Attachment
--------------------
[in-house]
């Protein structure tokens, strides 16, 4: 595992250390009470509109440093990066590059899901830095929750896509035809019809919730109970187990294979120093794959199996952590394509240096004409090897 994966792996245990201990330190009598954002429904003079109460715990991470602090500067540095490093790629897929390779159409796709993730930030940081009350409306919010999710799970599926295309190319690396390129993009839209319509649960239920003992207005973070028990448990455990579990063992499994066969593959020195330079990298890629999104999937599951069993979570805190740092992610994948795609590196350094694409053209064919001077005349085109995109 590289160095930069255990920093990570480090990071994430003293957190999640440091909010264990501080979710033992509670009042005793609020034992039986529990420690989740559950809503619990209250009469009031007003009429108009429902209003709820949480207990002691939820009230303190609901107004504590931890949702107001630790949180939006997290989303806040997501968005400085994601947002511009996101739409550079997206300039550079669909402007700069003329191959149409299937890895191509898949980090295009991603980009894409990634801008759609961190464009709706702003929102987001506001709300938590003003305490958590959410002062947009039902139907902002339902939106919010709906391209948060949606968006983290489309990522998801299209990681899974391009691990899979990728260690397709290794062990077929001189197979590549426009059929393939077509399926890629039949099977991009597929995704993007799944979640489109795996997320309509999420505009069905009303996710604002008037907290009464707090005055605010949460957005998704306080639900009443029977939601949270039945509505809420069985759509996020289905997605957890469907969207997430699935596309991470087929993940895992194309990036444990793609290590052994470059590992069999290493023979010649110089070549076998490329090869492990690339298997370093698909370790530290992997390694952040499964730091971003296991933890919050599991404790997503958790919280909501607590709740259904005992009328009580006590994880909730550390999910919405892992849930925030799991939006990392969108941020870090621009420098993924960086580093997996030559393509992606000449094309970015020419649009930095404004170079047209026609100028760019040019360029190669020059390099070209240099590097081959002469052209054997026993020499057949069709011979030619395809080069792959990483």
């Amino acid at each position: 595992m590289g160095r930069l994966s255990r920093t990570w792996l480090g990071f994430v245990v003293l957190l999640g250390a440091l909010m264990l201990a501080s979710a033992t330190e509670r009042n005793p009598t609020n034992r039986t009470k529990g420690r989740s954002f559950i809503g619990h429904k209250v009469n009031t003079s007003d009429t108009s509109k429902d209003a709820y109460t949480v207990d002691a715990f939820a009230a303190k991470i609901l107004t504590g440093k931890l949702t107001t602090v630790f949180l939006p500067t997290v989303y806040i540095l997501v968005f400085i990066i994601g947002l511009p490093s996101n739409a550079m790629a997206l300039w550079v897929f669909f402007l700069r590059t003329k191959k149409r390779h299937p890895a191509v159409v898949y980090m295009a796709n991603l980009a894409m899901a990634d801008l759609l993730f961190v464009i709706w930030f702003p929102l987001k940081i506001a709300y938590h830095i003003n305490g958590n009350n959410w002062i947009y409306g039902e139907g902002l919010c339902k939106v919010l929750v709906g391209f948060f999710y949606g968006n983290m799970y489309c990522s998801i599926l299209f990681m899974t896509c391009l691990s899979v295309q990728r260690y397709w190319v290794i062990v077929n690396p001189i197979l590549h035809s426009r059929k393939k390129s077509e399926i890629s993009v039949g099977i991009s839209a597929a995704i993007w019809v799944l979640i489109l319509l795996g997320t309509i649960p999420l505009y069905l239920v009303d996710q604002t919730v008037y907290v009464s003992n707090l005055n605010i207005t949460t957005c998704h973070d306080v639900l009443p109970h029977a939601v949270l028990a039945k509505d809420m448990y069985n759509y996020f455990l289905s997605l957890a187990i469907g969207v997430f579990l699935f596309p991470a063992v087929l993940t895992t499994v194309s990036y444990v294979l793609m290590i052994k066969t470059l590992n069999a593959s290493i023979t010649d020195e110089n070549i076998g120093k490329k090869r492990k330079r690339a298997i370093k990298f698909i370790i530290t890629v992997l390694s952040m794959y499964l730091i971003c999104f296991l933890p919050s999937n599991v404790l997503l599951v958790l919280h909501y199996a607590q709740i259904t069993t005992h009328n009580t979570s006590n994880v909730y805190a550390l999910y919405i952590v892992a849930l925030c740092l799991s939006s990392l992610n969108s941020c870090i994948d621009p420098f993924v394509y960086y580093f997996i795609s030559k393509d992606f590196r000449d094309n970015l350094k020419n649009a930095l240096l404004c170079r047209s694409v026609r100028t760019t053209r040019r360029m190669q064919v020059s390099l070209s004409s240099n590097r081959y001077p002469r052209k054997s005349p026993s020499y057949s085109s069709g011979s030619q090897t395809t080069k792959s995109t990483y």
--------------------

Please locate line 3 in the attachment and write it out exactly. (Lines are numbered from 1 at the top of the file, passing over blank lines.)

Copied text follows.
């Amino acid at each position: 595992m590289g160095r930069l994966s255990r920093t990570w792996l480090g990071f994430v245990v003293l957190l999640g250390a440091l909010m264990l201990a501080s979710a033992t330190e509670r009042n005793p009598t609020n034992r039986t009470k529990g420690r989740s954002f559950i809503g619990h429904k209250v009469n009031t003079s007003d009429t108009s509109k429902d209003a709820y109460t949480v207990d002691a715990f939820a009230a303190k991470i609901l107004t504590g440093k931890l949702t107001t602090v630790f949180l939006p500067t997290v989303y806040i540095l997501v968005f400085i990066i994601g947002l511009p490093s996101n739409a550079m790629a997206l300039w550079v897929f669909f402007l700069r590059t003329k191959k149409r390779h299937p890895a191509v159409v898949y980090m295009a796709n991603l980009a894409m899901a990634d801008l759609l993730f961190v464009i709706w930030f702003p929102l987001k940081i506001a709300y938590h830095i003003n305490g958590n009350n959410w002062i947009y409306g039902e139907g902002l919010c339902k939106v919010l929750v709906g391209f948060f999710y949606g968006n983290m799970y489309c990522s998801i599926l299209f990681m899974t896509c391009l691990s899979v295309q990728r260690y397709w190319v290794i062990v077929n690396p001189i197979l590549h035809s426009r059929k393939k390129s077509e399926i890629s993009v039949g099977i991009s839209a597929a995704i993007w019809v799944l979640i489109l319509l795996g997320t309509i649960p999420l505009y069905l239920v009303d996710q604002t919730v008037y907290v009464s003992n707090l005055n605010i207005t949460t957005c998704h973070d306080v639900l009443p109970h029977a939601v949270l028990a039945k509505d809420m448990y069985n759509y996020f455990l289905s997605l957890a187990i469907g969207v997430f579990l699935f596309p991470a063992v087929l993940t895992t499994v194309s990036y444990v294979l793609m290590i052994k066969t470059l590992n069999a593959s290493i023979t010649d020195e110089n070549i076998g120093k490329k090869r492990k330079r690339a298997i370093k990298f698909i370790i530290t890629v992997l390694s952040m794959y499964l730091i971003c999104f296991l933890p919050s999937n599991v404790l997503l599951v958790l919280h909501y199996a607590q709740i259904t069993t005992h009328n009580t979570s006590n994880v909730y805190a550390l999910y919405i952590v892992a849930l925030c740092l799991s939006s990392l992610n969108s941020c870090i994948d621009p420098f993924v394509y960086y580093f997996i795609s030559k393509d992606f590196r000449d094309n970015l350094k020419n649009a930095l240096l404004c170079r047209s694409v026609r100028t760019t053209r040019r360029m190669q064919v020059s390099l070209s004409s240099n590097r081959y001077p002469r052209k054997s005349p026993s020499y057949s085109s069709g011979s030619q090897t395809t080069k792959s995109t990483y």